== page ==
Of capital punishments that are properly regarded as of Hebrew origin, we note:
Stoning, which was the ordinary mode of execution (Exodus 19:13; Leviticus 20:27; Joshua 7:25; Luke 20:6; Acts 7:58; 14:5). The witnesses, of whom there were at least two, were required to cast the first stone (Deuteronomy 13:9; John 8:7). If these failed to cause death, the bystanders proceeded to complete the sentence, whereupon the body was to be suspended until sunset (Deuteronomy 21:23).
Hanging is mentioned (Numbers 25:4; Deuteronomy 21:22), probably not as a mode of execution, but rather of exposure after death. It may have been a Canaanitish punishment, since it was practiced by the Gibeonites on the sons of Saul (2 Samuel 21:6,9).
Burning, before the age of Moses, was the punishment of unchastity (Genesis 38:24). The Law prescribes it as a punishment in the case of a priest's daughter (Leviticus 21:9), and in case of incest (Leviticus 20:14), but it is also mentioned as following death by other means (Joshua 7:25), and some believe it was never used except after death. That it was sometimes used as a punishment on living persons among the heathen is shown by Da 3.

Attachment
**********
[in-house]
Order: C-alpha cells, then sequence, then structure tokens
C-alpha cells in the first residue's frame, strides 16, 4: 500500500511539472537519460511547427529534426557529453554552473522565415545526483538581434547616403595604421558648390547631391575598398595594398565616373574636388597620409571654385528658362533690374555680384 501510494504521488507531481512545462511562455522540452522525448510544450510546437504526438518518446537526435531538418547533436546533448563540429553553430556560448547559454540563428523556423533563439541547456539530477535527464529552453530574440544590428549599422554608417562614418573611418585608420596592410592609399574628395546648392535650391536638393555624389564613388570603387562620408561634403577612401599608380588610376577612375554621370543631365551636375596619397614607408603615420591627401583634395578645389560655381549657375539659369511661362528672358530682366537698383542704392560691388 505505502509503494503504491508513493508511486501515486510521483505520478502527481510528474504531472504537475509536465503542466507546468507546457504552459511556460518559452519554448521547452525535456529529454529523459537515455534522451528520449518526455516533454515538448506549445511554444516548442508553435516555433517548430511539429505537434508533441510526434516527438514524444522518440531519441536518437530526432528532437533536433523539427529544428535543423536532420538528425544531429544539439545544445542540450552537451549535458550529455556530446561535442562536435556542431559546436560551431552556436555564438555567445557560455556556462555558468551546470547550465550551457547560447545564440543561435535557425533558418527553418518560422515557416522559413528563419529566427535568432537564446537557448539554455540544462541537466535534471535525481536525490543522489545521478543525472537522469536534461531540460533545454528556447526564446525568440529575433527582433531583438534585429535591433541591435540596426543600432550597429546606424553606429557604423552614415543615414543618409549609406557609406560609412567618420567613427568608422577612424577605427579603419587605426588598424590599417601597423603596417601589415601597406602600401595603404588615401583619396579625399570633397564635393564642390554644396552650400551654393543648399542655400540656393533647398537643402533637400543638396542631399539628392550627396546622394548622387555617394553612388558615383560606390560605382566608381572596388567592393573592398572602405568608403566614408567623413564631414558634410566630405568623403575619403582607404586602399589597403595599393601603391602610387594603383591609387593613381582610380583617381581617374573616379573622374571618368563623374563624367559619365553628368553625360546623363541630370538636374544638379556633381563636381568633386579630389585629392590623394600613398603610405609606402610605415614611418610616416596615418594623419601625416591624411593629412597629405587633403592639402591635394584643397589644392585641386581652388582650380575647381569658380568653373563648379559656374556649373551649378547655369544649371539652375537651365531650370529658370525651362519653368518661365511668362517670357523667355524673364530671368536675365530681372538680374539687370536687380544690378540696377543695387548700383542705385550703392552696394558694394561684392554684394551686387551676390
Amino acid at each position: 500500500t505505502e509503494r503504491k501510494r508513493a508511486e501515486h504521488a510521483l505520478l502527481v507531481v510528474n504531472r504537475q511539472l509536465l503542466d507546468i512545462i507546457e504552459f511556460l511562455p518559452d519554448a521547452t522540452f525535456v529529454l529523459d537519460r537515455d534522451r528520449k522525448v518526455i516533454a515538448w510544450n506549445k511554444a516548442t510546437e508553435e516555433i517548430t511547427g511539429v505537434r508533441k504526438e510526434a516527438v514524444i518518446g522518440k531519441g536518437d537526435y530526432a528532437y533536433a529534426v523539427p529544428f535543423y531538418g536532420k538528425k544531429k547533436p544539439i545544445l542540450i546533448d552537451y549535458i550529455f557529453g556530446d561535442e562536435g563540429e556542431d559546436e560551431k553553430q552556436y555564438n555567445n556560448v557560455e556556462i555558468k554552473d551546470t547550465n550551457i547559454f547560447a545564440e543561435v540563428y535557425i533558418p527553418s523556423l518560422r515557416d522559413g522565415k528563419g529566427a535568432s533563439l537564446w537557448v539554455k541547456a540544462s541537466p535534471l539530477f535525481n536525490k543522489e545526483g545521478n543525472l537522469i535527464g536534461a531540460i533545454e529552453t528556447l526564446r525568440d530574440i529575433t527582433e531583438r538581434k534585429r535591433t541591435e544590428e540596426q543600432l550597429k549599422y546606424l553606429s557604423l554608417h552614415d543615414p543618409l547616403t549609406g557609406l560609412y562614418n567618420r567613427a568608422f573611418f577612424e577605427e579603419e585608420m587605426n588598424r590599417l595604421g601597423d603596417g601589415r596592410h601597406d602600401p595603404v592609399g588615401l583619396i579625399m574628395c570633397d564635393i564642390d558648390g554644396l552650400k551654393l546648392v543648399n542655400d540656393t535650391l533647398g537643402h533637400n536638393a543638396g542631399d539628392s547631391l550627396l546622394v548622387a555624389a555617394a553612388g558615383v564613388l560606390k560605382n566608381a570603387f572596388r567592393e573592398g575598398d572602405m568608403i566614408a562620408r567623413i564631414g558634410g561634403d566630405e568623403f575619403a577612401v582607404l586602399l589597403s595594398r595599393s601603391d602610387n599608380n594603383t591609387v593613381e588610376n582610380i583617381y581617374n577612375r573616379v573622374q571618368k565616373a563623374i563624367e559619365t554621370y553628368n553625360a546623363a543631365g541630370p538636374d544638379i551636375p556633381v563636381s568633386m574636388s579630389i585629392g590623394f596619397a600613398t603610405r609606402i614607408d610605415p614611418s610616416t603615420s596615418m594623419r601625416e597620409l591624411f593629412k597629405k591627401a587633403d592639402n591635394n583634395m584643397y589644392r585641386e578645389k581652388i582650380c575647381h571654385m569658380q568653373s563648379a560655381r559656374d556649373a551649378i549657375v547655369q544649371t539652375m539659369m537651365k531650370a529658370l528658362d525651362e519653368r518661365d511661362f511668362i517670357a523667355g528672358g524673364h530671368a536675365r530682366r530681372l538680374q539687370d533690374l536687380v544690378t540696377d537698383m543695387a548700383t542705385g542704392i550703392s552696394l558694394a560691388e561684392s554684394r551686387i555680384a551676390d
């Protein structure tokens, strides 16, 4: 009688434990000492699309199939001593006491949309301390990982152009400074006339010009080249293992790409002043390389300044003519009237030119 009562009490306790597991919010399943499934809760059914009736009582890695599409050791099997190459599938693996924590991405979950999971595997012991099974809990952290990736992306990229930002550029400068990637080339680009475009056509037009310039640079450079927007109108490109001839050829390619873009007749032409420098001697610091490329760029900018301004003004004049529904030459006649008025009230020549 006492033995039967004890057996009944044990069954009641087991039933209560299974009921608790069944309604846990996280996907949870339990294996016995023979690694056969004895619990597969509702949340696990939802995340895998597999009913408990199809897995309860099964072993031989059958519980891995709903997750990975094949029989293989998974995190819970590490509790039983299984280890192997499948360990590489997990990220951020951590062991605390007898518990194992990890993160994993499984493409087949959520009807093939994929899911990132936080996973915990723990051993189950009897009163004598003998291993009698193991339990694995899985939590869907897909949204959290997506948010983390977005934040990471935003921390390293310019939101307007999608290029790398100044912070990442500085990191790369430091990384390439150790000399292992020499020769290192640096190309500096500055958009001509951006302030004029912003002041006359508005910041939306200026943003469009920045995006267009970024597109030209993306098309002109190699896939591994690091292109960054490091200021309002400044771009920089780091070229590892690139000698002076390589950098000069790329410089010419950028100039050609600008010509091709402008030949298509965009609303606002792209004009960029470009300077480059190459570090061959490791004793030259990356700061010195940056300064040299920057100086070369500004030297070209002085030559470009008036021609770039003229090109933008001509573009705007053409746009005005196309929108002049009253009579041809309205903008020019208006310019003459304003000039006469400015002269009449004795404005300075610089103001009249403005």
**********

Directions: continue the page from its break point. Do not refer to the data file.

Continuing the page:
(4) The Sword or Spear
The sword or spear as an instrument of punishment is named in the Law (Exodus 19:13; 32:27; Numbers 25:7). It occurs frequently in monarchic and post-Bab times (Judges 9:5; 1 Samuel 15:33; 2 Samuel 20:22; 1 Kings 19:1; Jeremiah 26:23; Matthew 14:8,10), but among these cases, there are some of assassination rather than of punishment.
Strangling as a form of punishment has no Scripture authority, but according to tradition was frequently employed, and is said to have been performed by immersing the convict in clay or mud, and then strangling him by a cloth tied around the neck.
3. Punishments of Foreign Origin:
Besides these, which are to be regarded as the ordinary capital punishments, we read of some that were either of foreign introduction or of an irregular kind, such as: